Being Ready for Anything and Olympic Photographers

Image from Getty Images – Richard Heathcote


In 2012, I wrote about how Greg Bull got the iconic shot of Gabby Douglas that was the defining image of the 2012 Summer Games.  There’s a great article on Gizmodo on how photographers from AP, Reuters and Getty Images cover the Winter Olympics, and how they do it differently. A few of the main points:

  • The combined photographic teams will each capture about one million images over the course of the games:
  • AP is focused on images to tell a story that can be in newspapers and news outlets, while Getty is more focused on shots of value to their corporate clientele for things like advertisements;
  • Getty laid 22 KM of ethernet cable for the fastest possible transmission of digital images;
  • Each photographer has up to four camera bodies, each set up with a different lens and different settings so they can switch out quickly and be ready for anything;
  • Planning started well in advance with AP doing a walk around through Sochi two years ago to start scouting out the best shooting locations; and
  • In Getty’s case according to Gizmodo, when the photographer clicks the shutter, the photo goes almost instantly to a team of three editors where “the first selects the best image and crops it for composition; the second editor color corrects; and the third adds metadata. The whole editing process is done in 30-40 seconds.”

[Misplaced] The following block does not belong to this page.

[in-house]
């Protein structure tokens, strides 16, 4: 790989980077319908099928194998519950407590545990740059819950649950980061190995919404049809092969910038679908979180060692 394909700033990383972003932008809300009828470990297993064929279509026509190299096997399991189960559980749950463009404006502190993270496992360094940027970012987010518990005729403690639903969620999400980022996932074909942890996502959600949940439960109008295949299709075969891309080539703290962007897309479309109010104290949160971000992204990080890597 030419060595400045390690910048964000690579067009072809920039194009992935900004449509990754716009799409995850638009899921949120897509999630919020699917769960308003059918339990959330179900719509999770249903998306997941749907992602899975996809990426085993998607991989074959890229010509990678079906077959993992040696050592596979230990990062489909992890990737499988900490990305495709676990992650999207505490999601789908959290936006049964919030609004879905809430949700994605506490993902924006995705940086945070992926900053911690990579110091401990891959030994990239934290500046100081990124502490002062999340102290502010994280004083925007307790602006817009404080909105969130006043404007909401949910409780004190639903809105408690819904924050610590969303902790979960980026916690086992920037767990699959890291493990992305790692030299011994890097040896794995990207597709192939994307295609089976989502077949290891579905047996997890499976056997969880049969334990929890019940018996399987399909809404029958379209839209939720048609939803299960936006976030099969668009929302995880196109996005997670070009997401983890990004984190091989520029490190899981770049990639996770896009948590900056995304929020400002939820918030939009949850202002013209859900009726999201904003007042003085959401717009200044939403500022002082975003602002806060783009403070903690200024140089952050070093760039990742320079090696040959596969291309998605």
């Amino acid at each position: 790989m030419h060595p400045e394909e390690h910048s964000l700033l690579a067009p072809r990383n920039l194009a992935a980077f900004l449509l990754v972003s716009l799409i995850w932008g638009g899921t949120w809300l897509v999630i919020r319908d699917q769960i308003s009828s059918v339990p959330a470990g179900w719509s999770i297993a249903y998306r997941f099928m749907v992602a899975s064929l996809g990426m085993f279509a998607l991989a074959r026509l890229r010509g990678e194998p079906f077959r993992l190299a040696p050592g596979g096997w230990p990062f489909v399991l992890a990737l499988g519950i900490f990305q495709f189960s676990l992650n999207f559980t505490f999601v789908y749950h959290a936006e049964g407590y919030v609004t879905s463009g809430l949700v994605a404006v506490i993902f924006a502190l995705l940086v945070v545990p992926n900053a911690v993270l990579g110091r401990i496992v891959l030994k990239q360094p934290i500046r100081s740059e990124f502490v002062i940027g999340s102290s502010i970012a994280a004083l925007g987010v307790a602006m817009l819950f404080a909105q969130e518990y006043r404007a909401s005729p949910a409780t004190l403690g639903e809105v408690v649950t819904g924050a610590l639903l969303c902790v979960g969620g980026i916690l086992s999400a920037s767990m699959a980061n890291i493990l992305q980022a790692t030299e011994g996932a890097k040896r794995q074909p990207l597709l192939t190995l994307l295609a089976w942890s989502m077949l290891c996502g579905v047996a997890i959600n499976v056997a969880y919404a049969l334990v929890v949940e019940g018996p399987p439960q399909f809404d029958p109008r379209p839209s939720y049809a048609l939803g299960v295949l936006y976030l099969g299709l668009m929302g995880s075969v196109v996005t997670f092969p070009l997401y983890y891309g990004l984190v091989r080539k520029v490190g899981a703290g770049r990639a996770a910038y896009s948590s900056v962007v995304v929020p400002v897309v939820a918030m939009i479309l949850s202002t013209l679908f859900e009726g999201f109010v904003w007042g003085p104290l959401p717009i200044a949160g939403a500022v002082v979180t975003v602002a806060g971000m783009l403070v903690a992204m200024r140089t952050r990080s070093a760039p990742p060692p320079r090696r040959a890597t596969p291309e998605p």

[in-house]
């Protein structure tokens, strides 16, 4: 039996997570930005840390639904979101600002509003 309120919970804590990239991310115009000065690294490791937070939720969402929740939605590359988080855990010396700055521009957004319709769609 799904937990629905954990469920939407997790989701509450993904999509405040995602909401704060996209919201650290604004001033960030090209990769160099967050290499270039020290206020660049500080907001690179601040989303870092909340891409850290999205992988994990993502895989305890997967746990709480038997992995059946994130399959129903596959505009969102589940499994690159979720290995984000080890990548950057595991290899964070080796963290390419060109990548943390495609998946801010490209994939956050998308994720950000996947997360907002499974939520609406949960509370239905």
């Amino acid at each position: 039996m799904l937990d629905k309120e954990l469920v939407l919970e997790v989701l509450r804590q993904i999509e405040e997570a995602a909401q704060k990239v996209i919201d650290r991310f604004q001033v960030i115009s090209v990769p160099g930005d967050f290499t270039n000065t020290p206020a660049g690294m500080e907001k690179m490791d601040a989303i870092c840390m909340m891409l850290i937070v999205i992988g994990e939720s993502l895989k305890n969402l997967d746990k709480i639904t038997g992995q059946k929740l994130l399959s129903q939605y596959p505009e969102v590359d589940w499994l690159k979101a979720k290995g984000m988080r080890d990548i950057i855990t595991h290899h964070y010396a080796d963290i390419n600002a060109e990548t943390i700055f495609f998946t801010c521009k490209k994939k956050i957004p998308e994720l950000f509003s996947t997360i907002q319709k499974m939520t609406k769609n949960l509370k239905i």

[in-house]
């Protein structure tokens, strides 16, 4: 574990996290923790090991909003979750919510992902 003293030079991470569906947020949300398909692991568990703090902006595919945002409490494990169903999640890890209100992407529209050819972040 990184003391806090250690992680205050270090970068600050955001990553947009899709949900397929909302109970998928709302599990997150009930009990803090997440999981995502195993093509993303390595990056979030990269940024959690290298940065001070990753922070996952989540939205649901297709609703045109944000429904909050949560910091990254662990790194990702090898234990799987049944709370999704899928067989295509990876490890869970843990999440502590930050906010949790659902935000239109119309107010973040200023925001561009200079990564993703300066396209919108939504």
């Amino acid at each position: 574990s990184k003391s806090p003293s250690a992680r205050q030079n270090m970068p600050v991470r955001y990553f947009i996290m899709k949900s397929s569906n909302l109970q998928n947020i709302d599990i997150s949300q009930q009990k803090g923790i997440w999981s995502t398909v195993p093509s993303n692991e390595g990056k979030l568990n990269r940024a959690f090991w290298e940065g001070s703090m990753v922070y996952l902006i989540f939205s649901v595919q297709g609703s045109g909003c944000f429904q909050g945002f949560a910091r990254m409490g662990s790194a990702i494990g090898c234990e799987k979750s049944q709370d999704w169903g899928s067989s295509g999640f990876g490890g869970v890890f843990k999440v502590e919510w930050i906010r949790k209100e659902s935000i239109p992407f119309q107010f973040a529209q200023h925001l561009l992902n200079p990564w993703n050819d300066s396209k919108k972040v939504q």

How does this apply to PR? With us, we get paid to plan ahead and think of everything that MIGHT happen and be ready for it.  Are you?

  • When planning an event, think of the flow, what will happen, what might happen and how to make that work.
  • Who’s on your team?  Do they know their roles?
  • Plan, plan, plan.  Go to the venue.  Know it.
  • What’s your objective?  AP has their’s, so does Getty.




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